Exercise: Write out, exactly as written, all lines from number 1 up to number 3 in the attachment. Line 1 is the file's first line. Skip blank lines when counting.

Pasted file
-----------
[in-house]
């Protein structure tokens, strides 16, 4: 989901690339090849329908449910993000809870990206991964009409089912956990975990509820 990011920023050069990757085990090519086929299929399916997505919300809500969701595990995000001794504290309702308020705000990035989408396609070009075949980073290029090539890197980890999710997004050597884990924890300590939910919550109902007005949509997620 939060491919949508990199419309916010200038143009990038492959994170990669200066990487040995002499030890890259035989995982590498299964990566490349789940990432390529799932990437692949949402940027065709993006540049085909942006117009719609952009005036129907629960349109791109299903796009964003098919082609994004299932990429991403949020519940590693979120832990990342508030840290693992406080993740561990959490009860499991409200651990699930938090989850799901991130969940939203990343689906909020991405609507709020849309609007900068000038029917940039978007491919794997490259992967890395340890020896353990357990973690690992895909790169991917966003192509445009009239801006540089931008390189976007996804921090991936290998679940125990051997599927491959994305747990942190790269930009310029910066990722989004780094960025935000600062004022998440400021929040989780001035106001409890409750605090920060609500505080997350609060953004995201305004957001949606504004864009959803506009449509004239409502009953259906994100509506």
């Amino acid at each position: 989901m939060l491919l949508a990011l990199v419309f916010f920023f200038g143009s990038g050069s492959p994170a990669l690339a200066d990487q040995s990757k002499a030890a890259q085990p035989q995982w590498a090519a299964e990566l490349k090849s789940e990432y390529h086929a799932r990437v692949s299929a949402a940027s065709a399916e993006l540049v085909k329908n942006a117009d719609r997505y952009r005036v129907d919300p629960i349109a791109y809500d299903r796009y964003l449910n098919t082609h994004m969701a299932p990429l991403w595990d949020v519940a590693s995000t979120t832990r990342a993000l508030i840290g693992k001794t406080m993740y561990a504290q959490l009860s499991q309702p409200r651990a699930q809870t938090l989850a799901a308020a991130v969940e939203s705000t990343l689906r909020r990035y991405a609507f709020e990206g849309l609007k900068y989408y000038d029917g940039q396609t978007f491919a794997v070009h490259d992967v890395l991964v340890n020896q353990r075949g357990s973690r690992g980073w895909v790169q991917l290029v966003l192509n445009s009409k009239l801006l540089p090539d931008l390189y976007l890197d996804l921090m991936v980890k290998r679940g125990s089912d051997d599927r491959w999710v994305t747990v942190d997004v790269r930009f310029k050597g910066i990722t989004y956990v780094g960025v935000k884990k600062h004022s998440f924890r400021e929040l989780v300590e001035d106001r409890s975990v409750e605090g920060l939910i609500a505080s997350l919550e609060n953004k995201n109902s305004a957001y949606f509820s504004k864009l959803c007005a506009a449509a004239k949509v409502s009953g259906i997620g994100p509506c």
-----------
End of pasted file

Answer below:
[in-house]
């Protein structure tokens, strides 16, 4: 989901690339090849329908449910993000809870990206991964009409089912956990975990509820 990011920023050069990757085990090519086929299929399916997505919300809500969701595990995000001794504290309702308020705000990035989408396609070009075949980073290029090539890197980890999710997004050597884990924890300590939910919550109902007005949509997620 939060491919949508990199419309916010200038143009990038492959994170990669200066990487040995002499030890890259035989995982590498299964990566490349789940990432390529799932990437692949949402940027065709993006540049085909942006117009719609952009005036129907629960349109791109299903796009964003098919082609994004299932990429991403949020519940590693979120832990990342508030840290693992406080993740561990959490009860499991409200651990699930938090989850799901991130969940939203990343689906909020991405609507709020849309609007900068000038029917940039978007491919794997490259992967890395340890020896353990357990973690690992895909790169991917966003192509445009009239801006540089931008390189976007996804921090991936290998679940125990051997599927491959994305747990942190790269930009310029910066990722989004780094960025935000600062004022998440400021929040989780001035106001409890409750605090920060609500505080997350609060953004995201305004957001949606504004864009959803506009449509004239409502009953259906994100509506």
């Amino acid at each position: 989901m939060l491919l949508a990011l990199v419309f916010f920023f200038g143009s990038g050069s492959p994170a990669l690339a200066d990487q040995s990757k002499a030890a890259q085990p035989q995982w590498a090519a299964e990566l490349k090849s789940e990432y390529h086929a799932r990437v692949s299929a949402a940027s065709a399916e993006l540049v085909k329908n942006a117009d719609r997505y952009r005036v129907d919300p629960i349109a791109y809500d299903r796009y964003l449910n098919t082609h994004m969701a299932p990429l991403w595990d949020v519940a590693s995000t979120t832990r990342a993000l508030i840290g693992k001794t406080m993740y561990a504290q959490l009860s499991q309702p409200r651990a699930q809870t938090l989850a799901a308020a991130v969940e939203s705000t990343l689906r909020r990035y991405a609507f709020e990206g849309l609007k900068y989408y000038d029917g940039q396609t978007f491919a794997v070009h490259d992967v890395l991964v340890n020896q353990r075949g357990s973690r690992g980073w895909v790169q991917l290029v966003l192509n445009s009409k009239l801006l540089p090539d931008l390189y976007l890197d996804l921090m991936v980890k290998r679940g125990s089912d051997d599927r491959w999710v994305t747990v942190d997004v790269r930009f310029k050597g910066i990722t989004y956990v780094g960025v935000k884990k600062h004022s998440f924890r400021e929040l989780v300590e001035d106001r409890s975990v409750e605090g920060l939910i609500a505080s997350l919550e609060n953004k995201n109902s305004a957001y949606f509820s504004k864009l959803c007005a506009a449509a004239k949509v409502s009953g259906i997620g994100p509506c």